GEORGE TOWN: The sudden death of Karpal Singh has left a big void not only in the lives of his family members, but also the residents of Jelutong, who had fondly given him the monicker “Tiger of Jelutong”.
Although Karpal, who defended his Jelutong seat for 21 years from 1978 to 1999, was known for his sharp and caustic comments of his opponents, be it in politics or in court, to the Jelutong residents he was a gentle, humble soul who was always there for them.
When news of his death spread, it could be said that besides Karpal’s family and his DAP comrades, the people of Jelutong – a working class area with narrow roads and mostly low and middle-class homes – were the most affected. Karpal, after all, was their most famous product.
Chee Kok Hwa, 44, said: “I had a headache when I heard the news of his passing. He was a brave politician who feared nothing, not even those in higher authority.”
He added that Karpal was not the type of politician who would only point his finger at the drains.
“He spoke of policies and of making them better for the people,” he said.
The fruit seller said that although he was relatively young when Karpal became Jelutong MP, he had heard much from the elders.
“I’m pretty sure the elderly people in Jelutong will miss him dearly,” he said.
A 68-year-old resident, who only wished to be known as Tan, said Karpal made Jelutong famous.
“Every Malaysian knew of Jelutong after he became MP, especially after people started calling him the Tiger of Jelutong.
“I’m just so sad that he died due to an accident, not because of old age,” he said, adding that Karpal was the first person the residents thought of contacting whenever they faced a problem in the constituency.
Abdul Rahim Y. Mohideen Pichai, 55, said he could not believe Karpal had left them forever.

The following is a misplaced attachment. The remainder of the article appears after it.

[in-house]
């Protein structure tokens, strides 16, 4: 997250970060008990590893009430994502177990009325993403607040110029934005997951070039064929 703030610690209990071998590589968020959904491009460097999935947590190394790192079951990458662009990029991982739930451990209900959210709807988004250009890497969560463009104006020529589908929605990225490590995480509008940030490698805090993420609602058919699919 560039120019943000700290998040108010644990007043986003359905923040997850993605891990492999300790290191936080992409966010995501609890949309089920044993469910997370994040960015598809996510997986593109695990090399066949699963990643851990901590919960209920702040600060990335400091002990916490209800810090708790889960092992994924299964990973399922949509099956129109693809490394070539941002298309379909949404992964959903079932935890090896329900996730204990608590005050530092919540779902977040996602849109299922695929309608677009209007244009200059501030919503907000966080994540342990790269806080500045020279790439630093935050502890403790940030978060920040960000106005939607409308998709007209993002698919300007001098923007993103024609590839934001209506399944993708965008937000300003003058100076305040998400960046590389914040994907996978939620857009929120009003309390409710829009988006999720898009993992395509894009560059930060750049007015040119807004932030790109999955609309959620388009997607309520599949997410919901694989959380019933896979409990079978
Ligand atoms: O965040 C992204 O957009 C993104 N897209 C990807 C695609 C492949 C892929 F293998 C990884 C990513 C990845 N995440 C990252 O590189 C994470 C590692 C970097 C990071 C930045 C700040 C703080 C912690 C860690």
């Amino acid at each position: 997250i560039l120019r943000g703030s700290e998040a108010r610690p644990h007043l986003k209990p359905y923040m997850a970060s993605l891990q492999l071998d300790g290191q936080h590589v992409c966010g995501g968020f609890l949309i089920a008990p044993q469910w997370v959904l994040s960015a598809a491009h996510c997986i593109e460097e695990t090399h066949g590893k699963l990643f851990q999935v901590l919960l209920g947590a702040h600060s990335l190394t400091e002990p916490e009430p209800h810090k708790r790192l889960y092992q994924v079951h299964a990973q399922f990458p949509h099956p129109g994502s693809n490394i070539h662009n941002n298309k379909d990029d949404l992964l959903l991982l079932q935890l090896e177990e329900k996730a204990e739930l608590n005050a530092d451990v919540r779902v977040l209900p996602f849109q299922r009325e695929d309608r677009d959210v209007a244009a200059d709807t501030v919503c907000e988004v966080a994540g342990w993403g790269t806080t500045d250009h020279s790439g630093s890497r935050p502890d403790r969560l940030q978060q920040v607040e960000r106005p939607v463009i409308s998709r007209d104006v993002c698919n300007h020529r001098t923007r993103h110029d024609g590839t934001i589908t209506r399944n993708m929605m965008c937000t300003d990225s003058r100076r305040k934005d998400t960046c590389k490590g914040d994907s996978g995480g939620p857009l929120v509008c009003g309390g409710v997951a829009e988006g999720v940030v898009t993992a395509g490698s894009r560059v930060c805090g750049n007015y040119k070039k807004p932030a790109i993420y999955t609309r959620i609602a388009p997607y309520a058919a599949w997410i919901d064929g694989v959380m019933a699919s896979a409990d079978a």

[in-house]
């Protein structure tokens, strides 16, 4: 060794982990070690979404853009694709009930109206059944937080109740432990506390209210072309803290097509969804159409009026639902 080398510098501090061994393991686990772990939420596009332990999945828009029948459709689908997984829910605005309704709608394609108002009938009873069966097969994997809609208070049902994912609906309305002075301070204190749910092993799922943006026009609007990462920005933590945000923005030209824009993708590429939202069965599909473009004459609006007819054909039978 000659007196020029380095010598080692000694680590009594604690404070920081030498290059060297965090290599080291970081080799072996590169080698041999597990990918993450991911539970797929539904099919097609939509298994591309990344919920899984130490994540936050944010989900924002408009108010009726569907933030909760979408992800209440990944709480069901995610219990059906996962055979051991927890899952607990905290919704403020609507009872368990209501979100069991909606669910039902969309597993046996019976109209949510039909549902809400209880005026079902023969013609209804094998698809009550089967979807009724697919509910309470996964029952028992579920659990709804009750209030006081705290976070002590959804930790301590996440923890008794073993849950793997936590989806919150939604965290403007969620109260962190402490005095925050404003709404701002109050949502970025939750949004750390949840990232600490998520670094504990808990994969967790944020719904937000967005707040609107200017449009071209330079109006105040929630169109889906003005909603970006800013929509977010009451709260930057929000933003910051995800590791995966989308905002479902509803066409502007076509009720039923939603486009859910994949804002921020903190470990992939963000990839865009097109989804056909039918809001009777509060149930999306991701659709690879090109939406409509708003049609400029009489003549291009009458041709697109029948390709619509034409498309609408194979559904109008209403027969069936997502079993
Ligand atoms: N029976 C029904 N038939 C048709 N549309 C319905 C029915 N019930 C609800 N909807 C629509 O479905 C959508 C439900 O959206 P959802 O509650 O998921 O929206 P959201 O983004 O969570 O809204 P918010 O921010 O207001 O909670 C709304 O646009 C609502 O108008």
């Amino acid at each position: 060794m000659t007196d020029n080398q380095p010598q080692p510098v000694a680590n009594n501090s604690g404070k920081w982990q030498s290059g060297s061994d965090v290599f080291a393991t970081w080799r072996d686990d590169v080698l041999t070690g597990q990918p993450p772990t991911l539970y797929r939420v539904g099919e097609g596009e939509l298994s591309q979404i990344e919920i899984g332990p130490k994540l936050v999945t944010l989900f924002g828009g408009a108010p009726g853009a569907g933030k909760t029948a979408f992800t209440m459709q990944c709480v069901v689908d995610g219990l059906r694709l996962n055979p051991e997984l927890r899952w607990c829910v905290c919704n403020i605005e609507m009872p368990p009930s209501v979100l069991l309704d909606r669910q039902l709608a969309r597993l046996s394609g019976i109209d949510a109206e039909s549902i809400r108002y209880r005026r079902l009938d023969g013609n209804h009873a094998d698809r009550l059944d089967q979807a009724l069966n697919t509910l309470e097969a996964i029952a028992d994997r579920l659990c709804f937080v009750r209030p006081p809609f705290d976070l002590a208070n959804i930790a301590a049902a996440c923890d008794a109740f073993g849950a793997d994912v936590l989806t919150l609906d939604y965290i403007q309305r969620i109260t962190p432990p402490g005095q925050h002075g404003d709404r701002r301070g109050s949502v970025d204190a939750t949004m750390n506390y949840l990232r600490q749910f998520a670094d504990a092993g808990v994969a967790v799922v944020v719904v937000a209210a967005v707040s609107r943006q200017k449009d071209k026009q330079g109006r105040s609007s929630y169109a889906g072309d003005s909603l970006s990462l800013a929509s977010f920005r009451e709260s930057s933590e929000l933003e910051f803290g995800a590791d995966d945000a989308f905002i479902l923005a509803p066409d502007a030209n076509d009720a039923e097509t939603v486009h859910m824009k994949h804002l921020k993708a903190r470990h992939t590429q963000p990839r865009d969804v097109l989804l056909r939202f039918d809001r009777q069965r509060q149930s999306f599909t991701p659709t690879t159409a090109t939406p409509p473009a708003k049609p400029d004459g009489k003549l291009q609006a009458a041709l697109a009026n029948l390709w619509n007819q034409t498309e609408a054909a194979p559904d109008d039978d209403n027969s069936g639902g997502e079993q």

“I feel bad. I will miss him very much. But what to do? This is his fate,” he said teary-eyed, adding that no matter what, people of Jelutong knew that Karpal had helped them through all the years he was MP there and had served them well.
“He was not called the Tiger of Jelutong for nothing,” he said.
Betty Soo, 52, whose family house in Jelutong Road stood for more than five generations, said: “Those of us whose home is in Jelutong truly remember how Karpal fought for us, sacrificing his own personal and family time to be a voice for the nation.”
She too shed tears as she stood beside the casket, looking down at his face for the very last time.
Another Jelutong resident, who wished to be known only as Cheah, 60, said Karpal’s spirit was laudable as he had insisted on travelling back to Penang at midnight to prepare for a court case the next morning.
“He put the interest of the people that he fought for above his own interests,” said the former hawker.
There are three state seats in the Jelutong parliamentary constituency – Sungai Pinang, Datuk Keramat and Batu Lancang – all held by DAP leaders.
It was once a cowboy town of sorts sandwiched between George Town and the rural outback of the rest of the island. Today, it has become a full-fledged township right next to the old George Town.
While other townships further away from the city centre like Bayan Baru have bloomed much faster, Jelutong somehow resisted the forces of change.
There is one change they will have to live with now – their Tiger is no more.
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